Ray takes the Buddhist concept of emptiness too far and uses it as an excuse not to engage fully with a world that has disappointed him. I think his Buddhism can be summed up by how he words the Noble Truths: The ones he focuses on are 1) “Life is suffering” and 3) “Suffering can be suppressed.” Most versions definitively state that suffering has an end. Ray disapproves of sex (lust is what causes new life, and people are born only to die, so lust is a source of suffering), but he gets drunk all the time.
Ray also has a habit of referring to “God” and “Heaven,” which is pretty weird since he takes the concept of emptiness so literally–I don’t really get how he can think the world isn’t real, but believe in an intangible and permanent concept like God. Critics of the book have said that Kerouac just uses Buddhism as a shifty disguise for his life-long practice of Catholicism, but I think that’s a shallow reading. Kerouac is critical enough of himself, which comes through in his glorification of Japhy.
Japhy does not believe that making a judgment about the realness of the world is necessary, but that as long as you are in it you need to live well and help others. Japhy loves sex, but not so much booze. He likes to translate Japanese poetry and study mythology and go camping in the mountains. Honestly, it all sounds really nice, and Ray is taken in by the lifestyle too. It is a refreshing alternative to Ray’s borderline-nihilism.
That’s the gist of it, but honestly if you haven’t read anything about Buddhism before, I think a lot of this book will be confusing. You will still be able to enjoy the colorful cast of characters, however–Kerouac hung out with a wide variety of poets, hitchhikers and generally people with good stories to tell. And even with, or perhaps because of, his unstructured writing he captures their quirks magnificently. I found myself laughing out loud during many of the conversations in this book.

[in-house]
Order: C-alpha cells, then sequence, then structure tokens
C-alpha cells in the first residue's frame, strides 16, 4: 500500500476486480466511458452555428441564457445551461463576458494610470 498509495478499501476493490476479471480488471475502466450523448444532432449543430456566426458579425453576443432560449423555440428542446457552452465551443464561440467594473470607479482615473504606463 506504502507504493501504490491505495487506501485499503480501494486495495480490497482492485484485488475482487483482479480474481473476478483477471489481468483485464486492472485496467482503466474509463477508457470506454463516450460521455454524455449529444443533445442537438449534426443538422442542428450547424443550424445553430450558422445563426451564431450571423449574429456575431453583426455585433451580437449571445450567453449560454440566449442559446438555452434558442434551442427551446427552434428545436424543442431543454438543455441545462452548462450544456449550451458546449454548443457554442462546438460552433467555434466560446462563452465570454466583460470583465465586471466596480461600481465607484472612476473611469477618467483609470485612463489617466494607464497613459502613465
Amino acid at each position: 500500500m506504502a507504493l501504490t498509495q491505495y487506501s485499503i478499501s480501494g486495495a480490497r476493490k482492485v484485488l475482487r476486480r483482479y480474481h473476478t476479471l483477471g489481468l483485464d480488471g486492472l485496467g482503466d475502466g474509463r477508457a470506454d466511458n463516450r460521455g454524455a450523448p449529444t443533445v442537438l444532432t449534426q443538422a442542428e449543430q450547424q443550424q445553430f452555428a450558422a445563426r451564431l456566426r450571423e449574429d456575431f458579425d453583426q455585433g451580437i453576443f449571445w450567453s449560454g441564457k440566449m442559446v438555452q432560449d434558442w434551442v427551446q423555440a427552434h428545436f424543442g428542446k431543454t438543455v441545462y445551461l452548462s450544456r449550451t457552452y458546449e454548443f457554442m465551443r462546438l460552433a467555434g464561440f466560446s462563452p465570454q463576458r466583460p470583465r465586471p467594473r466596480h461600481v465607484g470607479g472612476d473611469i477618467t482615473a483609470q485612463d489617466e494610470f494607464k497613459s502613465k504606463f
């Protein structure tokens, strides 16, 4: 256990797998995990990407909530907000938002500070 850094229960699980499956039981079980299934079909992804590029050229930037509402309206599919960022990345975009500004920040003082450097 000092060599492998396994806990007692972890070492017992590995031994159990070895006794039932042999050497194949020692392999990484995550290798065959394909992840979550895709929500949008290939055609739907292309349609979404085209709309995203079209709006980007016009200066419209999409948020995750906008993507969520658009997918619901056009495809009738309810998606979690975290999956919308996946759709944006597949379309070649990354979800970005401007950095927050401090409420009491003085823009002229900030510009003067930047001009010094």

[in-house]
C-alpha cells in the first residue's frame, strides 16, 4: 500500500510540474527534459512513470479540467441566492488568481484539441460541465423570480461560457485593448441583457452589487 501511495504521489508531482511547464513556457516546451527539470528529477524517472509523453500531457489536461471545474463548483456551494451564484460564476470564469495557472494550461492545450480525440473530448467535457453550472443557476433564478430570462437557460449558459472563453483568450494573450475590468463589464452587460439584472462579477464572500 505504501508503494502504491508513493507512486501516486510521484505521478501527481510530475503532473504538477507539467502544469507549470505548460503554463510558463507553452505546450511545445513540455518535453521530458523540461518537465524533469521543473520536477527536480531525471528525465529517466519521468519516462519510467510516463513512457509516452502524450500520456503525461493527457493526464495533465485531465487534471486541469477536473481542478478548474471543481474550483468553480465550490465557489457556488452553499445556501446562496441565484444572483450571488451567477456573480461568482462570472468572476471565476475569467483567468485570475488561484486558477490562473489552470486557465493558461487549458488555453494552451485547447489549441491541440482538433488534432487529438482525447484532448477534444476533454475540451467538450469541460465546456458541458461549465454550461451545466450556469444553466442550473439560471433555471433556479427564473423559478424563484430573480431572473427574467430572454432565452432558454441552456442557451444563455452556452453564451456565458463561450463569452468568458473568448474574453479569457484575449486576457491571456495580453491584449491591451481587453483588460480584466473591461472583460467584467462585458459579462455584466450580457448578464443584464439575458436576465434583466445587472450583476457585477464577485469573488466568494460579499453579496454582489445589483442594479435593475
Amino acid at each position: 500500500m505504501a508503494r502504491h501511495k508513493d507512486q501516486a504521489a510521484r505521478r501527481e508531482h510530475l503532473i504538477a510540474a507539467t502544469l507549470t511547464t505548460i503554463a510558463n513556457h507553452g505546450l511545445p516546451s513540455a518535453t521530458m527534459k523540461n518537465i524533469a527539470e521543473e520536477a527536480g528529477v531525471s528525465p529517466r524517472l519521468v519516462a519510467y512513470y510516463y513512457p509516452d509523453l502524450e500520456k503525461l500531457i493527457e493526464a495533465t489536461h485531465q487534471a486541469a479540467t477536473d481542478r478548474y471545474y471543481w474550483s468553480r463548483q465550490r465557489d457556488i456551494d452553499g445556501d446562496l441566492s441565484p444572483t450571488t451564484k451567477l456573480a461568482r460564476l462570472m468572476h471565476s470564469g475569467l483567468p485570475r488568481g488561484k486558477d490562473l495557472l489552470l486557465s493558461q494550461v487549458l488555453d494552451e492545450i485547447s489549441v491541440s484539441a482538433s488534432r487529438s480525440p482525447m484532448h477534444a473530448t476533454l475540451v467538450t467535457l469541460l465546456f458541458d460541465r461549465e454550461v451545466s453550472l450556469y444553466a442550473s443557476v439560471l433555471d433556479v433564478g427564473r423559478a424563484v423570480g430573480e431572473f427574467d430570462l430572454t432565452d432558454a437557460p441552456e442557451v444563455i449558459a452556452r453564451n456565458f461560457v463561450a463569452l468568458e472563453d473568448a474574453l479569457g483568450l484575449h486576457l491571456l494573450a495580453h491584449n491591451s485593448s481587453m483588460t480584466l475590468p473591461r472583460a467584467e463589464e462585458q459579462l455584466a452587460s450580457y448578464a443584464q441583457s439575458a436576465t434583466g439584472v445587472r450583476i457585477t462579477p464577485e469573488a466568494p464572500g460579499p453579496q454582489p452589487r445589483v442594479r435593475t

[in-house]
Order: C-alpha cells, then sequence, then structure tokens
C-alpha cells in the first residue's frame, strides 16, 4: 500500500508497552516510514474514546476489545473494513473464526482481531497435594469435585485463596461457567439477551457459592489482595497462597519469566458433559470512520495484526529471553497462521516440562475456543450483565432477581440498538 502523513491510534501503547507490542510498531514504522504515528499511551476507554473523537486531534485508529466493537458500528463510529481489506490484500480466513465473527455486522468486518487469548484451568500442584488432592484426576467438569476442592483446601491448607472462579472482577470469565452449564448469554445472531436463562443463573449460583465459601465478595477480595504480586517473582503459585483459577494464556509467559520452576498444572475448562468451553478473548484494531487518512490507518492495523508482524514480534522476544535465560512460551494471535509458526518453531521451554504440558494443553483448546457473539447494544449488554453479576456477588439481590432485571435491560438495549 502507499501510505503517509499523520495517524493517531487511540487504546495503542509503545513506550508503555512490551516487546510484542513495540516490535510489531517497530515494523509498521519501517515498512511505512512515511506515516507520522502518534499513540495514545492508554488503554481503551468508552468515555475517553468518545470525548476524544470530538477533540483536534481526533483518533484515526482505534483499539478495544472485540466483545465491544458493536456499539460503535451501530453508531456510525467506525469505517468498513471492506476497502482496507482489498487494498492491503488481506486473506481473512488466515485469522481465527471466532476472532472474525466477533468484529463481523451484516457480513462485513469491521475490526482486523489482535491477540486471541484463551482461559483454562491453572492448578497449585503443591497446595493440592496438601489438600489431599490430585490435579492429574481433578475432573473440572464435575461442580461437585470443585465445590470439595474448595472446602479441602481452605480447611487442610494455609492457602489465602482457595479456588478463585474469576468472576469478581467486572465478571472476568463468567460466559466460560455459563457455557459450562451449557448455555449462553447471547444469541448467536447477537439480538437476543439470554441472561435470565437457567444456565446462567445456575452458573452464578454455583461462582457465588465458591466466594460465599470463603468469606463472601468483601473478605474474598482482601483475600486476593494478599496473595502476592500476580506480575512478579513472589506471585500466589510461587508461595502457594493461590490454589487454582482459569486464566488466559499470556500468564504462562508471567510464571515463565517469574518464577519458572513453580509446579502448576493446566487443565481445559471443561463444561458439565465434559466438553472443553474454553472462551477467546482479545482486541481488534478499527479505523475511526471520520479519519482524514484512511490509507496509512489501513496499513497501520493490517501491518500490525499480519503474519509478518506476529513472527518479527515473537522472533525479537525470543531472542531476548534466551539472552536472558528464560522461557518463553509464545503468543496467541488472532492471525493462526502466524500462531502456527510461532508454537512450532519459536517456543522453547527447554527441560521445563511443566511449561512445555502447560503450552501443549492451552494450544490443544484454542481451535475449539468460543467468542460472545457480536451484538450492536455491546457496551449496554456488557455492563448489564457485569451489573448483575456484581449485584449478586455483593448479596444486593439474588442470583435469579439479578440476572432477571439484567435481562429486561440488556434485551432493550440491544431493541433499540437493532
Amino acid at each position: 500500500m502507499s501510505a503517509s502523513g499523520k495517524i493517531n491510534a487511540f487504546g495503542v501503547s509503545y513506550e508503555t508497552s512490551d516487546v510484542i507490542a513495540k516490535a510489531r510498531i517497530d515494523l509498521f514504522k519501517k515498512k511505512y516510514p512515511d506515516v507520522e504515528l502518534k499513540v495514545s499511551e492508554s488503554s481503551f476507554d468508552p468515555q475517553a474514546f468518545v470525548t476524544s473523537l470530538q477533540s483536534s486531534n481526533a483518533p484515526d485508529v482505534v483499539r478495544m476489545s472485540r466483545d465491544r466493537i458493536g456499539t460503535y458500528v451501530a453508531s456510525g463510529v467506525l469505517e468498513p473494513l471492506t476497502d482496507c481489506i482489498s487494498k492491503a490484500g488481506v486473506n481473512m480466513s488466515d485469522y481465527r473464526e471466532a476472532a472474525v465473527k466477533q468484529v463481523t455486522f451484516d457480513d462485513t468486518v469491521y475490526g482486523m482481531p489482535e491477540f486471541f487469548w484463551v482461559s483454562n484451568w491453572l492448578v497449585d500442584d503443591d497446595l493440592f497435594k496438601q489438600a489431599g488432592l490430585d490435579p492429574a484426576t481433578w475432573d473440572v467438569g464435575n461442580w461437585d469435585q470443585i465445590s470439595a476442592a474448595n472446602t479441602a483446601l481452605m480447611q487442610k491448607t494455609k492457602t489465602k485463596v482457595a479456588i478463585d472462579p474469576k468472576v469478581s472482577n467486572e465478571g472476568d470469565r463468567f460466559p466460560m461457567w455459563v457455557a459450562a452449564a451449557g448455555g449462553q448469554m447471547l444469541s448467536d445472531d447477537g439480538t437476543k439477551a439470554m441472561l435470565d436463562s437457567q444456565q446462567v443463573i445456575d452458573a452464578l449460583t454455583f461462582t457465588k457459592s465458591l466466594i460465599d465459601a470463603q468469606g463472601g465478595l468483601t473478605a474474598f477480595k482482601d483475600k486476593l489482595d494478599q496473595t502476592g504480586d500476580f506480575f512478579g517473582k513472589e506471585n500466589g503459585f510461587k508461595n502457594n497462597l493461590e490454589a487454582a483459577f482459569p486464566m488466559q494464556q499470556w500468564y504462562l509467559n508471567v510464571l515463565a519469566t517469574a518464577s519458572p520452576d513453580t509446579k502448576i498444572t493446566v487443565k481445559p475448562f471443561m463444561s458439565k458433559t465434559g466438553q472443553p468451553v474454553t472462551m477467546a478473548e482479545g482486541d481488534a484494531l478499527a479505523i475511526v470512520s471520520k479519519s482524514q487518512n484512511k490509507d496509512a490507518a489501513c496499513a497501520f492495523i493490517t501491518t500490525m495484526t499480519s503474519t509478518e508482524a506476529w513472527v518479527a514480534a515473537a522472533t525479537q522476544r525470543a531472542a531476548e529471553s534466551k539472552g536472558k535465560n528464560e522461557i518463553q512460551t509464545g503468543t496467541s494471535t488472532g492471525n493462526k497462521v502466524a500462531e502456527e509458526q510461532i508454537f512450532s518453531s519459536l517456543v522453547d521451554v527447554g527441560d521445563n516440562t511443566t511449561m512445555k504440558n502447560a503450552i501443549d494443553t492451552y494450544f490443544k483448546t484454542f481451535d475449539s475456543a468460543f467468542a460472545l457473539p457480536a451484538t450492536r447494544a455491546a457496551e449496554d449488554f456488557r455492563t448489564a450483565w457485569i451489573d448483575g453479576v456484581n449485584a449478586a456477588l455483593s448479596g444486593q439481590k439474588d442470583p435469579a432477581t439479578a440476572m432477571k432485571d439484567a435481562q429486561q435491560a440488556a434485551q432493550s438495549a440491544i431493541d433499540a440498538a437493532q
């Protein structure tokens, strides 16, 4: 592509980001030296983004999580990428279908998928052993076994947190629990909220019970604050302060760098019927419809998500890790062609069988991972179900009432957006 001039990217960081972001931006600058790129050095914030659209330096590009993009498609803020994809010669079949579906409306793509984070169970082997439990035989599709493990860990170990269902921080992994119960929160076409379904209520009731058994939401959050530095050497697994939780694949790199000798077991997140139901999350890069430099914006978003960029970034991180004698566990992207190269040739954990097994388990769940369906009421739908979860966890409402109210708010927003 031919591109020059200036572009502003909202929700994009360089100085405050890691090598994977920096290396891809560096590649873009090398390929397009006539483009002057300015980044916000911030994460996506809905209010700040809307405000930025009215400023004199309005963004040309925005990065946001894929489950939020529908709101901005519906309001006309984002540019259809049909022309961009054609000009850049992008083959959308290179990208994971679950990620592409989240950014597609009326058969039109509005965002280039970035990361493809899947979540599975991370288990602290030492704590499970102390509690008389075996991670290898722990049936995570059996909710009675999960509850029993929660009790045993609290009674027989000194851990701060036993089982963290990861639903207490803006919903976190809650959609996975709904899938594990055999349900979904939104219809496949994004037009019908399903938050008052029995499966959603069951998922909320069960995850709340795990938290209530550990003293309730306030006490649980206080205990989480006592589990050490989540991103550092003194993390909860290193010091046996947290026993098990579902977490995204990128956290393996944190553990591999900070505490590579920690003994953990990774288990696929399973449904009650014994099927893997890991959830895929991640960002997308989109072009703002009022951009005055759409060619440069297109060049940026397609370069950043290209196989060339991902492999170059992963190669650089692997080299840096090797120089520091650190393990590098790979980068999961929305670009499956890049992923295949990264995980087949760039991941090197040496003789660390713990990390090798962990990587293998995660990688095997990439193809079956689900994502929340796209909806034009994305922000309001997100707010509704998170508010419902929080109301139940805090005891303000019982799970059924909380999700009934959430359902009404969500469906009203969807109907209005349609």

Another thing that Kerouac really works with his style is an ability to create a beautiful or terrible scene and attach very raw, real emotions to it. This comes through particularly in the beginning when Ray, Japhy, and their goofy-ass friend Morley go on a mountain climbing trip that both terrifies and liberates Ray, and at the end when Ray takes a fire-watch job on Desolation Peak, which leaves him living almost alone in the wilderness.
My professor finds Ray’s tendency to mentally “obliterate” the tangible world shows violence and anger on his part. An example he used was close to the beginning when Ray explains his feelings about sex and how he often reminds himself, “Pretty girls make graves.” He also mentioned a time later in the book when Ray feels that he has reached an epiphany on the nature of reality (one of many in the book) and says, “There’d be a puddle of water with a star shining in it, I’d spit in the puddle, the star would be obliterated, I’d say, ‘That star is real?’”
I don’t sense violence from Ray, however. Mostly, I think he’s tired. It’s evident in the way he acts when they return to the city, and his need to drink so much. The guy literally wants to sleep all the time, and has strange waking-dreams. His weariness and alternating sadness and exuberant joy as he contemplates the world are extremely relatable.
So am I recommending this book? Kind of. Again. It’s not for everyone, and there is the whole Buddhism-confusion thing. But it’s very real, often entertaining, and comes to a few beautiful, not-very-conclusive conclusions that will leave you thinking.
(Not to mention, if you want to have any hipster cred at all you need to read Kerouac. So.)